We had dinner at Angelo’s 677 Prime on Friday. We are not high rollers, but thanks to couple of gift certificates to defray the expense, it ended up only costing us what we’d pay to go to a normal nice restaurant.
No, I would not describe 677 as normal. It’s grand in a way that comes very close to being over the top; in my Yelp review, I described it as the “Donald Trump of Albany restaurants.”
Certainly, it’s good, but it wouldn’t be my top Albany dining recommendation, even to someone who wouldn’t think twice about ordering a $62 steak.
But let’s talk about the wine list.
Let’s be clear: I know little about wine, and if you present me with a wine list that has more than seven-hundred items on it, that’s going to be confusing. The 700+ figure is not an exaggeration.
My approach to wine is to never buy the cheapest bottle, buy the second cheapest one. It’s probably reasonable that a place as special as 677 isn’t going to sell crappy wine, right?
Now that I look back on our grand meal, I wish I’d done one thing differently: have them send over the sommelier and ask them, “What’s the best bottle of cheap wine on your list?”
Yes, it’s oh-so fun to pick apples, isn’t it? Apple picking has become the go-to fall outing around here. And why not? It’s the perfect family activity — and hey, single gentlemen: if you want to impress that lady friend, nothing’s better than a trip to the orchard.
But you know what? Actually picking the apples doesn’t take very long, unless you’re pulling them off the tree with your mouth (which I don’t recommend) or doing it blindfolded.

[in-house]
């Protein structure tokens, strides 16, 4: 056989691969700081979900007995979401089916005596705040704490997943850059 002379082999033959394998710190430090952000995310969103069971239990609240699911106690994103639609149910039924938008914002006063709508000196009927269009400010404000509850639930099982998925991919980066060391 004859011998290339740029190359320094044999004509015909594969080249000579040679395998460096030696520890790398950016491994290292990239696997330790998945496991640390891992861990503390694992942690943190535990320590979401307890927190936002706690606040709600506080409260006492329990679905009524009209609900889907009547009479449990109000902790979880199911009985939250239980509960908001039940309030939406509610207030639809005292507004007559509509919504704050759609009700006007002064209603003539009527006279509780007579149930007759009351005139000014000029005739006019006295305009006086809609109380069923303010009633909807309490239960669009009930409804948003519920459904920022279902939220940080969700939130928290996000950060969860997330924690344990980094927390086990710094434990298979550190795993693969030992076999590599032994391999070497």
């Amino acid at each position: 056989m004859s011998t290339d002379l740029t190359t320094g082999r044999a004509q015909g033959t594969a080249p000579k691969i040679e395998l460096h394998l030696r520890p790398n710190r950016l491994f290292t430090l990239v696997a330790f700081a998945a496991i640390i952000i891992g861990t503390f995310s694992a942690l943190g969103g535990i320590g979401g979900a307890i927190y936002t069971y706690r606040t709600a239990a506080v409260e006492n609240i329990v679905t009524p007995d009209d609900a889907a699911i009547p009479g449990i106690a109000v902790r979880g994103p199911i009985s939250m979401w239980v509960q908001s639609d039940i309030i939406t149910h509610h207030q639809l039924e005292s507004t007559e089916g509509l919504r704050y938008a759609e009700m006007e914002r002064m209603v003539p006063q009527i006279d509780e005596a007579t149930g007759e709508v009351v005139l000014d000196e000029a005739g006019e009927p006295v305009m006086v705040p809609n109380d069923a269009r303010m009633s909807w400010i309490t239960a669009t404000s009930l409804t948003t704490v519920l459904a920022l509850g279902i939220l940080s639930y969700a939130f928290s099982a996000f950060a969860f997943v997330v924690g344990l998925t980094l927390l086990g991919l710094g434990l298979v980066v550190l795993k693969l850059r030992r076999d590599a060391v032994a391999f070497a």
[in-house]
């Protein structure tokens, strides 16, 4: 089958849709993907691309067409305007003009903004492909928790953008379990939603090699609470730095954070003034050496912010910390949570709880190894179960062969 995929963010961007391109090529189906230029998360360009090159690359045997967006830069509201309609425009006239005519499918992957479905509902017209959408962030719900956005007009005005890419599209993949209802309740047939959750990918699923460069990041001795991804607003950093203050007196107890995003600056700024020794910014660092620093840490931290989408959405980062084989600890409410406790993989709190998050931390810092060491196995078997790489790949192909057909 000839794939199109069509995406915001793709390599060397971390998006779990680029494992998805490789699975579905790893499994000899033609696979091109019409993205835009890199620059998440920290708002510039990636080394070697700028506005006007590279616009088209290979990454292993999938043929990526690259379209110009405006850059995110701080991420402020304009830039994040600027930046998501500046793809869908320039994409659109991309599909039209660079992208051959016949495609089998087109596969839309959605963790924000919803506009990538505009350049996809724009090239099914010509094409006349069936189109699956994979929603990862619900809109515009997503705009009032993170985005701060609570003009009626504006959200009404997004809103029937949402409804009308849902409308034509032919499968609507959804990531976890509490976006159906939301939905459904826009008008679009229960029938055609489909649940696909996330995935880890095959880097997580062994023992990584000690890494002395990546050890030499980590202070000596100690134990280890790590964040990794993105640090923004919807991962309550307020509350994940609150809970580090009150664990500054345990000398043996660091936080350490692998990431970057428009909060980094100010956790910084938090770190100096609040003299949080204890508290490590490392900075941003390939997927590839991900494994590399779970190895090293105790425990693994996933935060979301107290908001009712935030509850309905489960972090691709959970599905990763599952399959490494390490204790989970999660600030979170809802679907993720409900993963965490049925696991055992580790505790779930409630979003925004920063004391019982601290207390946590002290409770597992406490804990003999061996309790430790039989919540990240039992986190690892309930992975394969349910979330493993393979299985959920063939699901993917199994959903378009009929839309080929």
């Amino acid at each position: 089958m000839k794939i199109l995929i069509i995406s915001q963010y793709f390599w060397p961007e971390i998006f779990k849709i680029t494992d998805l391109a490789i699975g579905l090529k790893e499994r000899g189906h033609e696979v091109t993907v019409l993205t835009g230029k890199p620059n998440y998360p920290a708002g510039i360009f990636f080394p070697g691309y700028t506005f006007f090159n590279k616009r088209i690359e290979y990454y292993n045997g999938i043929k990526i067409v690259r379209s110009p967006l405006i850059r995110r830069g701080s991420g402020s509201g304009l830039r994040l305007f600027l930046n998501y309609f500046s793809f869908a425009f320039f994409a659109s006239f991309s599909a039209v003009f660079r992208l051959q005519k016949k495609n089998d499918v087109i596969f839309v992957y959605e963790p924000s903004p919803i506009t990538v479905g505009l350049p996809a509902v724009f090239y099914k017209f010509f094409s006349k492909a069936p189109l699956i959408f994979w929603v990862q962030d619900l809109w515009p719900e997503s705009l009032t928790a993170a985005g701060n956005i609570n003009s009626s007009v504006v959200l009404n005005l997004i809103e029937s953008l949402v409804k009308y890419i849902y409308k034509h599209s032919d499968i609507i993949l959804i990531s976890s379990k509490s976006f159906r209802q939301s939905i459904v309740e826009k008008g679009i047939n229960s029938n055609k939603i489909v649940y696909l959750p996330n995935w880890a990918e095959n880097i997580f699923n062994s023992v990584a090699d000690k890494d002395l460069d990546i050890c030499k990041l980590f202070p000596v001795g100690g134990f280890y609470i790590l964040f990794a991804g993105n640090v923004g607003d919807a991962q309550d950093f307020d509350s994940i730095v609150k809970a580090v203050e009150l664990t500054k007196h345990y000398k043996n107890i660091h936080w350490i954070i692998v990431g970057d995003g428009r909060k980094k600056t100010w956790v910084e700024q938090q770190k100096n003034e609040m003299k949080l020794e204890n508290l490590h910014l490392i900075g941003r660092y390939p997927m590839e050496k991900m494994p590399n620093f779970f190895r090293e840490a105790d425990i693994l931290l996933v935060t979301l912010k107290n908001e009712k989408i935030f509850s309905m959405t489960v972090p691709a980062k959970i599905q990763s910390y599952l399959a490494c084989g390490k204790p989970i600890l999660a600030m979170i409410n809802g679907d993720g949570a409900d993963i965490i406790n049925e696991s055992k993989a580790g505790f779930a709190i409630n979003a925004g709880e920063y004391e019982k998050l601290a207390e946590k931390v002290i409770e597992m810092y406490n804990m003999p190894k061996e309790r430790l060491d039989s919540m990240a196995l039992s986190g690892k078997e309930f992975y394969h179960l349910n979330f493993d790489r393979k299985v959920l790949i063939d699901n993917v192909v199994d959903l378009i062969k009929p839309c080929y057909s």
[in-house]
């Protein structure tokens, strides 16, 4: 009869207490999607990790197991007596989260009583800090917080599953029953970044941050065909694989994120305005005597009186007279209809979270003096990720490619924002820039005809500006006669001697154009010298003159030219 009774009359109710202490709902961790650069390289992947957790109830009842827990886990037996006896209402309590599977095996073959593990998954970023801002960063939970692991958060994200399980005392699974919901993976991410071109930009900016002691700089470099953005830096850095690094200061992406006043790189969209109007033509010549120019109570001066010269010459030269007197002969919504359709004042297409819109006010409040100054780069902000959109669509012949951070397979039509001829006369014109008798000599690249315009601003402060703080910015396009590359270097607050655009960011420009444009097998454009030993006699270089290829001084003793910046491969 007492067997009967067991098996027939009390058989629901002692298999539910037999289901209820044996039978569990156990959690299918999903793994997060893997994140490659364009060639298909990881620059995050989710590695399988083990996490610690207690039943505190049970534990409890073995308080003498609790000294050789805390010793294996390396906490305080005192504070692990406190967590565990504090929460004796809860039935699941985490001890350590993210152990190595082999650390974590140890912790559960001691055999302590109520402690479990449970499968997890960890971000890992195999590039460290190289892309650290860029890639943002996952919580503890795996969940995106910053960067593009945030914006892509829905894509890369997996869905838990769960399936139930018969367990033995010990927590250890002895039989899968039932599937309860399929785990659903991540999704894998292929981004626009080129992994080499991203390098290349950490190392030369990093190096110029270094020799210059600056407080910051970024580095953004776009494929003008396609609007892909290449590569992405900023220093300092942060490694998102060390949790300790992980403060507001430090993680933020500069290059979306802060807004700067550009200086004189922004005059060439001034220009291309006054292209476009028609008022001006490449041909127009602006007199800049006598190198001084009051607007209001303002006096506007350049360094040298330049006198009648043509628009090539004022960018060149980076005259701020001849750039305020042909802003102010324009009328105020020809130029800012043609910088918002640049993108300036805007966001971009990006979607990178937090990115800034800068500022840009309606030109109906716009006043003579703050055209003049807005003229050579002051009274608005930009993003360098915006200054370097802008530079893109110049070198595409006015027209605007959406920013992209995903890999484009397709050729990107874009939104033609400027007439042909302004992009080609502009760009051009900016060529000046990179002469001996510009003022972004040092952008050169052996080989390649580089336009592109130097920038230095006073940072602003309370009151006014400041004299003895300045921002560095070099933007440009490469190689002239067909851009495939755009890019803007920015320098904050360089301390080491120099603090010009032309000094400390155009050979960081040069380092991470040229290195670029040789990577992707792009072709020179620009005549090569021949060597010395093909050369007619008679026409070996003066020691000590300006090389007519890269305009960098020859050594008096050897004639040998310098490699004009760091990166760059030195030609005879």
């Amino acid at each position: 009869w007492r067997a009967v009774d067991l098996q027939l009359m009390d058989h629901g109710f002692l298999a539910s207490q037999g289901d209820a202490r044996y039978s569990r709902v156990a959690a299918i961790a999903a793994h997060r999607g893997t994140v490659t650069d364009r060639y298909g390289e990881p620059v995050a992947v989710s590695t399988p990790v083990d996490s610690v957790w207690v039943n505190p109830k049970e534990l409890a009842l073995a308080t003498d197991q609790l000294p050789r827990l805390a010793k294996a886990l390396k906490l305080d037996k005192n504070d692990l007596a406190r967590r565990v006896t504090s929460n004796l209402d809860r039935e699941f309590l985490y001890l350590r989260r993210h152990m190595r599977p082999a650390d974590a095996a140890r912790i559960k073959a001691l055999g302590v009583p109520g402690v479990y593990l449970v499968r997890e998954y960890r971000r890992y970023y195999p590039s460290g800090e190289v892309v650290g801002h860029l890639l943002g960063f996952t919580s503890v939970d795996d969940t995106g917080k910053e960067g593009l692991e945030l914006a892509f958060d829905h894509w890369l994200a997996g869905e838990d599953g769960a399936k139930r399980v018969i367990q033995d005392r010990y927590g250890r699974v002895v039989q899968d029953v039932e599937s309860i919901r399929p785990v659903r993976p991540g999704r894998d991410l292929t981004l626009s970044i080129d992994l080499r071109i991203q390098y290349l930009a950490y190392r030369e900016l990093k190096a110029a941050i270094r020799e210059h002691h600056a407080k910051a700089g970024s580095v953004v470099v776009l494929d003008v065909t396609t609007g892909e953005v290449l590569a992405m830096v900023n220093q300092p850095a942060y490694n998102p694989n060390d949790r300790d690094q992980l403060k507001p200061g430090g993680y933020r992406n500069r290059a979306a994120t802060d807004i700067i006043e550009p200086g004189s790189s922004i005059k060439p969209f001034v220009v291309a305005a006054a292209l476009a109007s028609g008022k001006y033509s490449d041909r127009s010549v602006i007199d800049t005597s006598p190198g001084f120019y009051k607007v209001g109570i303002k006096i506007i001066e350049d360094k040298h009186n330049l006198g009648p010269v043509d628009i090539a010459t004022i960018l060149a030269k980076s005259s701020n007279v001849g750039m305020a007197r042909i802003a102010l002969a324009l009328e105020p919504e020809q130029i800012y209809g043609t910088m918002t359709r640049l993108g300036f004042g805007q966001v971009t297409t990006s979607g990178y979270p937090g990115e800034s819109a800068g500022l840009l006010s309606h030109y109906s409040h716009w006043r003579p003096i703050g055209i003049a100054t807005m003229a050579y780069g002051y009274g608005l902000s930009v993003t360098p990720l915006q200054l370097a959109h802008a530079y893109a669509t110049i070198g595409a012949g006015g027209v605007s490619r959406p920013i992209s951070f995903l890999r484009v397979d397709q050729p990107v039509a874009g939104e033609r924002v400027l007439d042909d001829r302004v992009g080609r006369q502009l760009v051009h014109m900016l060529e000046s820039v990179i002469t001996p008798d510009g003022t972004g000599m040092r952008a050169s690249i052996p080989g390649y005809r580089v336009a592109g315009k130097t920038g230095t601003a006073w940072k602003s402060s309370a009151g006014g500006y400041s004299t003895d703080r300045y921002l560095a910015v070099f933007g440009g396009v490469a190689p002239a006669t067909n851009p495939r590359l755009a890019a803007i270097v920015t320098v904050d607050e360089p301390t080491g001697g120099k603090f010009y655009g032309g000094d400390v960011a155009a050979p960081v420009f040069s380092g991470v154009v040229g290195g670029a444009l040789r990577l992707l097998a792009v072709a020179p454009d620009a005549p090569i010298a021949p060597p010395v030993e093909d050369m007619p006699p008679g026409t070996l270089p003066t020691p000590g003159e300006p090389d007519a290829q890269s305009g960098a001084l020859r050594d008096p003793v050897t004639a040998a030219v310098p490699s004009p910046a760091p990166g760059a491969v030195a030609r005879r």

We stopped at Indian Ladder Farms Saturday for some apples, and because dogs are not permitted, someone had to wait in the car with the Scarlett and Maddy. I volunteered for the picking duty and my objective went from take your damn time to get it done as fast as possible.
It ended up taking me longer to pay for my bag and walk to the trees than to pick the apples; I was done in less than five minutes. Look, I’ve spent plenty of time strolling through the orchards enjoying the beauty and bounty of fall. Sometimes you just want some apples.
I’d been thinking go buying a cheap smoker to dip my toe into the dark art of barbecue when my wife Ann called.
“I have a surprise for you!”
Oh, Christ, what now — another cat? But this time she’d really outdone herself: standing in the garage was a ceramic Big Green Egg, one of the fancier — meaning more expensive — smokers out there.
This was certainly not something I would have ever bought for myself, but she discovered it on Craigslist, for sale by a man who bought it several years ago and never used it. He finally decided he couldn’t stand looking at it anymore, and it came to us at a fraction of the price of buying a new one.
So, since then, every weekend has been a festival of meat.
It turns out that when it comes to barbecue, the internet is both a blessing and a curse. You can find a recipes for anything you want — but ten-thousand of them — and every person who smokes meat has a different opinion on how to do it. It makes your head spin.
Pork shoulder which went on the smoker at 4:50am on Sunday.
But for all the confusion, one thing has been constant: everything I’ve cooked in the Egg has been spectacular. Can you remember the best chicken you’ve ever eaten? I can — it was last week.
So, what about health considerations? Some would say that at 54-years-old, eating more meat might not be the best game plan — but I’m not really eating more meat, just better meat. The jury is out on the health effects of breathing too much smoke, but hey, what are you gonna do?